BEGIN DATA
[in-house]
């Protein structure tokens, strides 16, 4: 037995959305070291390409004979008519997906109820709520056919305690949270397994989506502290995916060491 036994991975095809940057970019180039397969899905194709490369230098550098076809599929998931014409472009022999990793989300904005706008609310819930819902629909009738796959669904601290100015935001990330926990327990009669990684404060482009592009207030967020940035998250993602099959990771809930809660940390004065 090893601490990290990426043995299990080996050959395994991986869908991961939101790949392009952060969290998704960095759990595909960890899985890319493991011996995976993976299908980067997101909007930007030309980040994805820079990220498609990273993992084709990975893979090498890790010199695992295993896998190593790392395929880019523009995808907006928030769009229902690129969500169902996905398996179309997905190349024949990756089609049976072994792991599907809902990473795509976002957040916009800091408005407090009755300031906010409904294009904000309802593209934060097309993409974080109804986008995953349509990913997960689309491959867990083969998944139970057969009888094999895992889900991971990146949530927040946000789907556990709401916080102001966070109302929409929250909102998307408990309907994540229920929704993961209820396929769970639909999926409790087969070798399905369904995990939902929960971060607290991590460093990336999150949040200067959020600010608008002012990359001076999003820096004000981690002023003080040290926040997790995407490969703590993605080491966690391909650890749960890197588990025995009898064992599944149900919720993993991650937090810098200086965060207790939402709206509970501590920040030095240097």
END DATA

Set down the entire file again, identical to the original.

[in-house]
């Protein structure tokens, strides 16, 4: 037995959305070291390409004979008519997906109820709520056919305690949270397994989506502290995916060491 036994991975095809940057970019180039397969899905194709490369230098550098076809599929998931014409472009022999990793989300904005706008609310819930819902629909009738796959669904601290100015935001990330926990327990009669990684404060482009592009207030967020940035998250993602099959990771809930809660940390004065 090893601490990290990426043995299990080996050959395994991986869908991961939101790949392009952060969290998704960095759990595909960890899985890319493991011996995976993976299908980067997101909007930007030309980040994805820079990220498609990273993992084709990975893979090498890790010199695992295993896998190593790392395929880019523009995808907006928030769009229902690129969500169902996905398996179309997905190349024949990756089609049976072994792991599907809902990473795509976002957040916009800091408005407090009755300031906010409904294009904000309802593209934060097309993409974080109804986008995953349509990913997960689309491959867990083969998944139970057969009888094999895992889900991971990146949530927040946000789907556990709401916080102001966070109302929409929250909102998307408990309907994540229920929704993961209820396929769970639909999926409790087969070798399905369904995990939902929960971060607290991590460093990336999150949040200067959020600010608008002012990359001076999003820096004000981690002023003080040290926040997790995407490969703590993605080491966690391909650890749960890197588990025995009898064992599944149900919720993993991650937090810098200086965060207790939402709206509970501590920040030095240097």